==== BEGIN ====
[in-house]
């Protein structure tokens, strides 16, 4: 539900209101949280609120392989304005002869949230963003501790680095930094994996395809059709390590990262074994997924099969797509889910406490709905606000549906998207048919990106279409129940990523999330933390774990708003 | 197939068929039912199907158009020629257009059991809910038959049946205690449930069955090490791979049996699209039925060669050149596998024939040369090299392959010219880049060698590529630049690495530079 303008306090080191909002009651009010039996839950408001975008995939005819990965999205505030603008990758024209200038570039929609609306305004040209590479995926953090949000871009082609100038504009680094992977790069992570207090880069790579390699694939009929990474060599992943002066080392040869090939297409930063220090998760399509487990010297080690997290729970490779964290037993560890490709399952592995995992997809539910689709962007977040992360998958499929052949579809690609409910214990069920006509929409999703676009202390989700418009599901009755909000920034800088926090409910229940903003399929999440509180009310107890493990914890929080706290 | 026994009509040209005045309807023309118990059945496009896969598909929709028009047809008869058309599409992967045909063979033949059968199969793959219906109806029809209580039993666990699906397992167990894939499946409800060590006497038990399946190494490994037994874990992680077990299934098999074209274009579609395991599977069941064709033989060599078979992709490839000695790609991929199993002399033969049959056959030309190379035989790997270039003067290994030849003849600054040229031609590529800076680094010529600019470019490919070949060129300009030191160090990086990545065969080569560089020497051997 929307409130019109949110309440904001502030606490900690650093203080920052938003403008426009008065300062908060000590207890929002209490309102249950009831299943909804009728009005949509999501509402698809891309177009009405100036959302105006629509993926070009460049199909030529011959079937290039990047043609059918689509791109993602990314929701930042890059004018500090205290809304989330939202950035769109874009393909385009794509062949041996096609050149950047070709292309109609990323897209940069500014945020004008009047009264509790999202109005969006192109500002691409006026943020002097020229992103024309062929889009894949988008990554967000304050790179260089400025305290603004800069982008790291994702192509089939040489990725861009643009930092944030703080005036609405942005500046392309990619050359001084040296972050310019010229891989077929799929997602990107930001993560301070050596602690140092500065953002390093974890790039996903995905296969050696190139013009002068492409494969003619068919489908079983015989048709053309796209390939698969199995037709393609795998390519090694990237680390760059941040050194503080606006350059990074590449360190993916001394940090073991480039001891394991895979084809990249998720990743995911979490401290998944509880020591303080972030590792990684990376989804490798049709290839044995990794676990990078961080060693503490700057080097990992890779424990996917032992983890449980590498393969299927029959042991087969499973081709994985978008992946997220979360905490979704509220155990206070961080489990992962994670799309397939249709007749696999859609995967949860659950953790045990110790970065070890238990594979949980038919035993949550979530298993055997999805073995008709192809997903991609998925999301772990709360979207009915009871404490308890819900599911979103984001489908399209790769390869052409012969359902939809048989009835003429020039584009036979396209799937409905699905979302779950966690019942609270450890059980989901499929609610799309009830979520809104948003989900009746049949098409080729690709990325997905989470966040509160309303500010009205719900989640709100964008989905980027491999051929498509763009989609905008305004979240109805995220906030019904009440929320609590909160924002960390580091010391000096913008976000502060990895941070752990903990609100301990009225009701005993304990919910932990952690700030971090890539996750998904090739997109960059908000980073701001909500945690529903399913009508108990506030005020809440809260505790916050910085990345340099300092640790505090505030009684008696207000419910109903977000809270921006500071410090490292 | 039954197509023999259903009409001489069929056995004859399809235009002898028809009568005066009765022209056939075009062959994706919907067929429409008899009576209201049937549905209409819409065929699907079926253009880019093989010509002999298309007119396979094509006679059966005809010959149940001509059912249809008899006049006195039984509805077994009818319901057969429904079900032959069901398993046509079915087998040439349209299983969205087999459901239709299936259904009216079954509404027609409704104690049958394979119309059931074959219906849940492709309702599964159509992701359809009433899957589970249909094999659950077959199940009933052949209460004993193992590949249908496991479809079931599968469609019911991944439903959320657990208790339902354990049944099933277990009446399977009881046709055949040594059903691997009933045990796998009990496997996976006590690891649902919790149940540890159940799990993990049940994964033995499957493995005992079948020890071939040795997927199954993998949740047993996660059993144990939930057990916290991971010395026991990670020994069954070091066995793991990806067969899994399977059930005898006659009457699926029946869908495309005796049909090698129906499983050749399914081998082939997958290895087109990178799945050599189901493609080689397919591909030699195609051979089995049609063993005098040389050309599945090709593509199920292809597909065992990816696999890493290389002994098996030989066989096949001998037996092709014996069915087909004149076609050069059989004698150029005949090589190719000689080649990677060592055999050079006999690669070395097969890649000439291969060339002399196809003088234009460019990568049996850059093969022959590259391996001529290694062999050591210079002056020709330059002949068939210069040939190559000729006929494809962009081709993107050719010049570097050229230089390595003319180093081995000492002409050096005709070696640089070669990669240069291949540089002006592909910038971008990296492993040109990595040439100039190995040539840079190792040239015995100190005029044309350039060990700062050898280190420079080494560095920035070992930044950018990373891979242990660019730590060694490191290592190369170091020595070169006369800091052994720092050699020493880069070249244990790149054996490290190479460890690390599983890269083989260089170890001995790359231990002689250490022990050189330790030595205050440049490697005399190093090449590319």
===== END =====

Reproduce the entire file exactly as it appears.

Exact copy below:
[in-house]
């Protein structure tokens, strides 16, 4: 539900209101949280609120392989304005002869949230963003501790680095930094994996395809059709390590990262074994997924099969797509889910406490709905606000549906998207048919990106279409129940990523999330933390774990708003 | 197939068929039912199907158009020629257009059991809910038959049946205690449930069955090490791979049996699209039925060669050149596998024939040369090299392959010219880049060698590529630049690495530079 303008306090080191909002009651009010039996839950408001975008995939005819990965999205505030603008990758024209200038570039929609609306305004040209590479995926953090949000871009082609100038504009680094992977790069992570207090880069790579390699694939009929990474060599992943002066080392040869090939297409930063220090998760399509487990010297080690997290729970490779964290037993560890490709399952592995995992997809539910689709962007977040992360998958499929052949579809690609409910214990069920006509929409999703676009202390989700418009599901009755909000920034800088926090409910229940903003399929999440509180009310107890493990914890929080706290 | 026994009509040209005045309807023309118990059945496009896969598909929709028009047809008869058309599409992967045909063979033949059968199969793959219906109806029809209580039993666990699906397992167990894939499946409800060590006497038990399946190494490994037994874990992680077990299934098999074209274009579609395991599977069941064709033989060599078979992709490839000695790609991929199993002399033969049959056959030309190379035989790997270039003067290994030849003849600054040229031609590529800076680094010529600019470019490919070949060129300009030191160090990086990545065969080569560089020497051997 929307409130019109949110309440904001502030606490900690650093203080920052938003403008426009008065300062908060000590207890929002209490309102249950009831299943909804009728009005949509999501509402698809891309177009009405100036959302105006629509993926070009460049199909030529011959079937290039990047043609059918689509791109993602990314929701930042890059004018500090205290809304989330939202950035769109874009393909385009794509062949041996096609050149950047070709292309109609990323897209940069500014945020004008009047009264509790999202109005969006192109500002691409006026943020002097020229992103024309062929889009894949988008990554967000304050790179260089400025305290603004800069982008790291994702192509089939040489990725861009643009930092944030703080005036609405942005500046392309990619050359001084040296972050310019010229891989077929799929997602990107930001993560301070050596602690140092500065953002390093974890790039996903995905296969050696190139013009002068492409494969003619068919489908079983015989048709053309796209390939698969199995037709393609795998390519090694990237680390760059941040050194503080606006350059990074590449360190993916001394940090073991480039001891394991895979084809990249998720990743995911979490401290998944509880020591303080972030590792990684990376989804490798049709290839044995990794676990990078961080060693503490700057080097990992890779424990996917032992983890449980590498393969299927029959042991087969499973081709994985978008992946997220979360905490979704509220155990206070961080489990992962994670799309397939249709007749696999859609995967949860659950953790045990110790970065070890238990594979949980038919035993949550979530298993055997999805073995008709192809997903991609998925999301772990709360979207009915009871404490308890819900599911979103984001489908399209790769390869052409012969359902939809048989009835003429020039584009036979396209799937409905699905979302779950966690019942609270450890059980989901499929609610799309009830979520809104948003989900009746049949098409080729690709990325997905989470966040509160309303500010009205719900989640709100964008989905980027491999051929498509763009989609905008305004979240109805995220906030019904009440929320609590909160924002960390580091010391000096913008976000502060990895941070752990903990609100301990009225009701005993304990919910932990952690700030971090890539996750998904090739997109960059908000980073701001909500945690529903399913009508108990506030005020809440809260505790916050910085990345340099300092640790505090505030009684008696207000419910109903977000809270921006500071410090490292 | 039954197509023999259903009409001489069929056995004859399809235009002898028809009568005066009765022209056939075009062959994706919907067929429409008899009576209201049937549905209409819409065929699907079926253009880019093989010509002999298309007119396979094509006679059966005809010959149940001509059912249809008899006049006195039984509805077994009818319901057969429904079900032959069901398993046509079915087998040439349209299983969205087999459901239709299936259904009216079954509404027609409704104690049958394979119309059931074959219906849940492709309702599964159509992701359809009433899957589970249909094999659950077959199940009933052949209460004993193992590949249908496991479809079931599968469609019911991944439903959320657990208790339902354990049944099933277990009446399977009881046709055949040594059903691997009933045990796998009990496997996976006590690891649902919790149940540890159940799990993990049940994964033995499957493995005992079948020890071939040795997927199954993998949740047993996660059993144990939930057990916290991971010395026991990670020994069954070091066995793991990806067969899994399977059930005898006659009457699926029946869908495309005796049909090698129906499983050749399914081998082939997958290895087109990178799945050599189901493609080689397919591909030699195609051979089995049609063993005098040389050309599945090709593509199920292809597909065992990816696999890493290389002994098996030989066989096949001998037996092709014996069915087909004149076609050069059989004698150029005949090589190719000689080649990677060592055999050079006999690669070395097969890649000439291969060339002399196809003088234009460019990568049996850059093969022959590259391996001529290694062999050591210079002056020709330059002949068939210069040939190559000729006929494809962009081709993107050719010049570097050229230089390595003319180093081995000492002409050096005709070696640089070669990669240069291949540089002006592909910038971008990296492993040109990595040439100039190995040539840079190792040239015995100190005029044309350039060990700062050898280190420079080494560095920035070992930044950018990373891979242990660019730590060694490191290592190369170091020595070169006369800091052994720092050699020493880069070249244990790149054996490290190479460890690390599983890269083989260089170890001995790359231990002689250490022990050189330790030595205050440049490697005399190093090449590319």